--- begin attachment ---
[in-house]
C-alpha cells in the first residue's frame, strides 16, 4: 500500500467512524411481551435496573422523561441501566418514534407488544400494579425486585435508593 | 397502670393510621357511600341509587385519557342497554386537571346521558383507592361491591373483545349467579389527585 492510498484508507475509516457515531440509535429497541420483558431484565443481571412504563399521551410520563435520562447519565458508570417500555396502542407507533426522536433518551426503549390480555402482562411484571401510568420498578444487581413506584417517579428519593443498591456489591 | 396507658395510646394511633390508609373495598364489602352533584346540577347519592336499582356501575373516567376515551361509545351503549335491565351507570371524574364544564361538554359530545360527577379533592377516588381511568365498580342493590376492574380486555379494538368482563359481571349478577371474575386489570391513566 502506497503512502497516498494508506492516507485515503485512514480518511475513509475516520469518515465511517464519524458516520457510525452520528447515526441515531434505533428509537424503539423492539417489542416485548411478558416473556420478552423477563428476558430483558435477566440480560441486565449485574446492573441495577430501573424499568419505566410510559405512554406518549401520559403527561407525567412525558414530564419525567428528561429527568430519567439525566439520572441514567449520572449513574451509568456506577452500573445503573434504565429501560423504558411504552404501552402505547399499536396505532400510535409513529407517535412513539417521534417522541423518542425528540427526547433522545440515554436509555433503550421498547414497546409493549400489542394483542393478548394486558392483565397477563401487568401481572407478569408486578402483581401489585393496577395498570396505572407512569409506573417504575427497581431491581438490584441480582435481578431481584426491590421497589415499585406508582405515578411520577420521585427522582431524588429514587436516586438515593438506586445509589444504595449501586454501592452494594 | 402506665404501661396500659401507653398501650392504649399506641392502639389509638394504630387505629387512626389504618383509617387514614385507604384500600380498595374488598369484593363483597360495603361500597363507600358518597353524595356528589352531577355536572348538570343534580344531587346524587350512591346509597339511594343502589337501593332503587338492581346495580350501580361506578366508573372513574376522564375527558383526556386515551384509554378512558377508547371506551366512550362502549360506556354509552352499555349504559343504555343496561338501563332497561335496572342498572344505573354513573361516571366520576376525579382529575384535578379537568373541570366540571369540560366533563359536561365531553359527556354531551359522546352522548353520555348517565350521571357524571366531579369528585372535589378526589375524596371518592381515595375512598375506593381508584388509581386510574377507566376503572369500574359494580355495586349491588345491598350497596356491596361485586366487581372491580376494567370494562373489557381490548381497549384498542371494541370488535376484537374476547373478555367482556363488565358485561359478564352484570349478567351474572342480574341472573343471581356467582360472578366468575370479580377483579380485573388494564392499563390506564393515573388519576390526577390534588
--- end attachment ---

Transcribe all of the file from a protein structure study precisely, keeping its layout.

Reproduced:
[in-house]
C-alpha cells in the first residue's frame, strides 16, 4: 500500500467512524411481551435496573422523561441501566418514534407488544400494579425486585435508593 | 397502670393510621357511600341509587385519557342497554386537571346521558383507592361491591373483545349467579389527585 492510498484508507475509516457515531440509535429497541420483558431484565443481571412504563399521551410520563435520562447519565458508570417500555396502542407507533426522536433518551426503549390480555402482562411484571401510568420498578444487581413506584417517579428519593443498591456489591 | 396507658395510646394511633390508609373495598364489602352533584346540577347519592336499582356501575373516567376515551361509545351503549335491565351507570371524574364544564361538554359530545360527577379533592377516588381511568365498580342493590376492574380486555379494538368482563359481571349478577371474575386489570391513566 502506497503512502497516498494508506492516507485515503485512514480518511475513509475516520469518515465511517464519524458516520457510525452520528447515526441515531434505533428509537424503539423492539417489542416485548411478558416473556420478552423477563428476558430483558435477566440480560441486565449485574446492573441495577430501573424499568419505566410510559405512554406518549401520559403527561407525567412525558414530564419525567428528561429527568430519567439525566439520572441514567449520572449513574451509568456506577452500573445503573434504565429501560423504558411504552404501552402505547399499536396505532400510535409513529407517535412513539417521534417522541423518542425528540427526547433522545440515554436509555433503550421498547414497546409493549400489542394483542393478548394486558392483565397477563401487568401481572407478569408486578402483581401489585393496577395498570396505572407512569409506573417504575427497581431491581438490584441480582435481578431481584426491590421497589415499585406508582405515578411520577420521585427522582431524588429514587436516586438515593438506586445509589444504595449501586454501592452494594 | 402506665404501661396500659401507653398501650392504649399506641392502639389509638394504630387505629387512626389504618383509617387514614385507604384500600380498595374488598369484593363483597360495603361500597363507600358518597353524595356528589352531577355536572348538570343534580344531587346524587350512591346509597339511594343502589337501593332503587338492581346495580350501580361506578366508573372513574376522564375527558383526556386515551384509554378512558377508547371506551366512550362502549360506556354509552352499555349504559343504555343496561338501563332497561335496572342498572344505573354513573361516571366520576376525579382529575384535578379537568373541570366540571369540560366533563359536561365531553359527556354531551359522546352522548353520555348517565350521571357524571366531579369528585372535589378526589375524596371518592381515595375512598375506593381508584388509581386510574377507566376503572369500574359494580355495586349491588345491598350497596356491596361485586366487581372491580376494567370494562373489557381490548381497549384498542371494541370488535376484537374476547373478555367482556363488565358485561359478564352484570349478567351474572342480574341472573343471581356467582360472578366468575370479580377483579380485573388494564392499563390506564393515573388519576390526577390534588